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Plant propagation

Plant propagation

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Plant propagation

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  1. Plant propagation • Definition: multiplication of a plant so as to preserve it’s unique trait(s) • Plant biology influences the propagation process in a number of ways

  2. Types of plant propagation • Sexual (seed) propagation • Asexual (vegetative) propagation

  3. Seed Propagation • Basic category: line - a population of seed-propagated plants in which genetic variability is controlled • Example: Phaseolus vulgaris 'Greencrop' green bean is uniform because it is homozygous • Homozygosity is achieved by self-pollination each generation for 5 to 6 generations

  4. Heterozygosity vs. Homozygosity Garden pea: a diploid, where D = tall and d = short, and D is dominant to d DD Dd dd DD (all tall) 1/4 DD (tall) 1/2 Dd (tall) 1/4 dd (short All dd (short) DD and dd (homozygous) individuals “breed true”; Dd (heterozygous) individuals segregate tall and short progeny

  5. How inbreeding “fixes” a trait Dd F1 (1/2 homozygous, 1/2 heterozygous) F2 (3/4 homozygous, 1/4 heterozygous) F6 (~96% homozygous seedlings)

  6. Vegetative Propagation • Basic category: clone - genetically uniform group of individuals derived originally from a single individual by asexual propagation • Example: Solanum tuberosum 'Russet Burbank' potato is uniform because each plant is a clone of the original (heterozygous) seedling • Uniformity is maintained by cutting tubers into pieces and growing new plants from each piece

  7. Why some plants don’t “breed true” • In most cases, a particular combination of genes are required • The probability is low of recreating that combination • For example: • AaBbCcDcEe (5 genes influencing a trait) • If this genotype is self pollinated, the chances of recreating this gene combination in the next generation is: (1/2)5 = 1/32 (1 seedling in 32 will be AaBbCcDdEe) • Individuals required for a 95% probability = 94 • Individuals required for a 99% probability = 145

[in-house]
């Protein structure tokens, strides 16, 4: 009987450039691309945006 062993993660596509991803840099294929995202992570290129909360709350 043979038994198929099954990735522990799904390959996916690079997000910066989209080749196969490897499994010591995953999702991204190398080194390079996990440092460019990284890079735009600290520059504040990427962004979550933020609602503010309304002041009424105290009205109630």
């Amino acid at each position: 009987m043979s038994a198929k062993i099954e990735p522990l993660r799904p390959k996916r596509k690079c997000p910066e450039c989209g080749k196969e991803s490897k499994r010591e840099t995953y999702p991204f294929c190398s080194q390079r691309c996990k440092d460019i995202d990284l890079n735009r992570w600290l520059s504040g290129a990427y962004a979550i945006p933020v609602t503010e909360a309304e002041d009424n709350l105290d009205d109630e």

8. Types of horticultural crops • Tree and small fruits • Vegetables (annuals and perennials) • Turfgrasses • Landscape woody plants • Flowering plants (annuals and perennials)

  9. Why are some horticultural plants propagated vegetatively and some by seed? • Predictability - how much variation will be present in the seedling progeny? • Cost - seeds are always cheaper, but they may not provide enough uniformity

  10. Types of crops that are seed-propagated • Vegetable crops, bedding plants, turfgrass species • Characteristics • short-season (1-2 generations per year) • diploids • natural selfing species or crossers that are easily inbred • seedling progeny are uniform for some trait(s)

  11. Types of crops that are vegetatively propagated • Small-fruit and tree-fruit crops, landscape woody plants, foliage plants, flowering perennials, cut-flower crops and some flowering potted plants • Characteristics • Are almost always heterozygous (causing segregation in seedling progeny) • Are often long-season crops • May be sterile • Individual plants are often highly valued

  12. Other biological terms/concepts relating to plant propagation • Competency and determinism • The 5 major plant hormones • Plant life cycles and phase changes • Species and cultivar concepts

  13. Competency and determinism • Competency - potential for specific development in cells (bud, flower, root) • Determinism - the degree of commitment to a certain pathway of development (i. e., to make a flower, root, or veg. bud) • Relevance to propagation • Development of flowers for seed production • Development of roots for vegetative propagation

  14. The 5 major plant hormones, relative to propagation • Auxins - important in rooting processes • Cytokinins - important in shoot induction • Gibberellins - seed development • Abscisic acid - seed maturation, dormancy • Ethylene - fruit ripening, rooting (minor effect)

  15. Plant life cycles and phase change • Generalization: annuals, biennials are usually easier (cheaper and/or more practical) to propagate by seed, perennials by vegetative means • Phase change • Juvenile - incapable of flowering, fruiting • Mature - perennials propagated vegetatively will usually flower/fruit precociously

  16. Concepts of species, cultivar, and propagation • True species can (usu.) be propagated by seed • The cultivar (cultivated variety) name is added at the end of a scientific name - Lycopersicon esculentum ‘Rutgers’ • The scientific name (with or without the cultivar designation) does not describe how the named plant is propagated (sexually or asexually)